• Leikin JB, Klein L. Ephedra causes myocarditis. Clin Toxicol 2000;38:353-4.
  • Levisky JA, Karch SB, Bowerman DL, et al. False-positive RIA for methamphetamine following ingestion of an Ephedra-derived herbal product. J Anal Toxicol 2003;27:123-4.
  • Louis E. Tremor disorders: identification and treatment. Medical Update for Psychiatrists 1997;2:172-6.
  • McBride BF, Karapanos AK, Krudysz A, et al. Electrocardiographic and hemodynamic effects of a multicomponent dietary supplement containing ephedra and caffeine: a randomized controlled trial. JAMA 2004;291:216-21. View abstract.
  • Morgenstern LB, Viscoli CM, Kernan WN, et al. Use of Ephedra-containing products and risk for hemorrhagic stroke. Neurology 2003;60:132-5. . View abstract.
  • Okada S, Rohan PJ, Miller FW, et al. Myopathies following ingestion of special nutritional products. Arthritis Rheum 1996;39:349.
  • Powell T, Hsu FF, Turk J, Hruska K. Ma-huang strikes again: ephedrine nephrolithiasis. Am J Kidney Dis 1998;32:153-9. View abstract.
  • Ros JJ, Pelders MG, De Smet PA. A case of positive doping associated with a botanical food supplement. Pharm World Sci 1999;21:44-6. View abstract.
  • Samenuk D, Link MS, Homoud MK, et al. Adverse cardiovascular events temporally associated with ma huang, an herbal source of ephedrine. Mayo Clin Proc 2002;77:12-6. View abstract.
  • Schweinfurth J, Pribitkin E. Sudden hearing loss associated with ephedra use. Am J Health Syst Pharm 2003;60:375-7.
  • Soni MG, Carabin IG, Griffiths JC, Burdock GA. Safety of ephedra: lessons learned. Toxicol Lett 2004;150:97-110. View abstract.
  • Theoharides TC. Sudden death of a healthy college student related to ephedrine toxicity from a ma-huang containing drink. J Clin Psychopharmacol 1997;17:437-9.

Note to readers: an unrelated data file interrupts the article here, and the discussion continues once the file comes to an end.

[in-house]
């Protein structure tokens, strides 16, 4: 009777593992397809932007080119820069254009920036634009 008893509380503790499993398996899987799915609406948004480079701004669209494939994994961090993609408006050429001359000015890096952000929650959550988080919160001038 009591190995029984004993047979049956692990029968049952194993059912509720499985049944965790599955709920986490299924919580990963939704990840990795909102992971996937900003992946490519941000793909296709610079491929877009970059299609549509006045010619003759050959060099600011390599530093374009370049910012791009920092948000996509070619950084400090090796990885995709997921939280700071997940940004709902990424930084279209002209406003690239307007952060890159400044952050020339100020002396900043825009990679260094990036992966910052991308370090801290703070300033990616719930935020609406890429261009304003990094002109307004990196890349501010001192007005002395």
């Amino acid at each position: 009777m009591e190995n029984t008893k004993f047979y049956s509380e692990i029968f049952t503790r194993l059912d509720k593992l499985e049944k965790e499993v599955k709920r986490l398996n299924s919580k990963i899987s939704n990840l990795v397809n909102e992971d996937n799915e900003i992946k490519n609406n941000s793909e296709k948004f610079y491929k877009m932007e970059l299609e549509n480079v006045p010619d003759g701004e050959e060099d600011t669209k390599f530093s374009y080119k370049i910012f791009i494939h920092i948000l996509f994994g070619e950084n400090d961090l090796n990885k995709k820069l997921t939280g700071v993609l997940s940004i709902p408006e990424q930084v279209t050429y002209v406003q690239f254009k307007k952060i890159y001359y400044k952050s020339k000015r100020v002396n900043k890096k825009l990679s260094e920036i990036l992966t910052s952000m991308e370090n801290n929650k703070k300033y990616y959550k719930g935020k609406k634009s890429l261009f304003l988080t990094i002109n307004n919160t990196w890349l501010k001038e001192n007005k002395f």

• Ujino H, Morimoto O, Yukioka H, Fujimori M. [Acute angle-closure glaucoma after total hip replacement surgery]. Masui 1997;46:823-6. View abstract.
  • Vahedi K, Domingo V, Amarenco P, Bousser MG. Ischemic stroke in a sportsman who consumed MaHuang extract and creatine monohydrate for bodybuilding. J Neurol Neurosurg Psychiatr 2000;68:112-3. View abstract.
  • Walton R, Manos GH. Psychosis related to ephedra-containing herbal supplement use. South Med J 2003;96:718-20.. View abstract.
  • White LM, Gardner SF, Gurley BJ, et al. Pharmacokinetics and Cardiovascular Effects of Ma-Huang (Ephedra sinica) in Normotensive Adults. J Clin Pharmacol 1997;37:116-22. View abstract.
  • Wilson BE, Hobbs WN. Case report: pseudoephedrine-associated thyroid storm: thyroid hormone-catecholamine interactions. Am J Med Sci 1993;306:317-9. View abstract.
  • Yates KM, O'Connor A, Horsley CA. "Herbal Ecstasy": a case series of adverse reactions. N Z Med J 2000;113:315-7.. View abstract.
  • Zaacks SM, Klein L, Tan CD, et al. Hypersensitivity myocarditis associated with ephedra use. J Toxicol Clin Toxicol 1999;37:485-9. View abstract.

More Resources for SIDA CORDIFOLIA

CONDITIONS OF USE AND IMPORTANT INFORMATION: This information is meant to supplement, not replace advice from your doctor or healthcare provider and is not meant to cover all possible uses, precautions, interactions or adverse effects. This information may not fit your specific health circumstances. Never delay or disregard seeking professional medical advice from your doctor or other qualified health care provider because of something you have read on WebMD. You should always speak with your doctor or health care professional before you start, stop, or change any prescribed part of your health care plan or treatment and to determine what course of therapy is right for you.

This copyrighted material is provided by Natural Medicines Comprehensive Database Consumer Version. Information from this source is evidence-based and objective, and without commercial influence. For professional medical information on natural medicines, see Natural Medicines Comprehensive Database Professional Version. © Therapeutic Research Faculty 2009.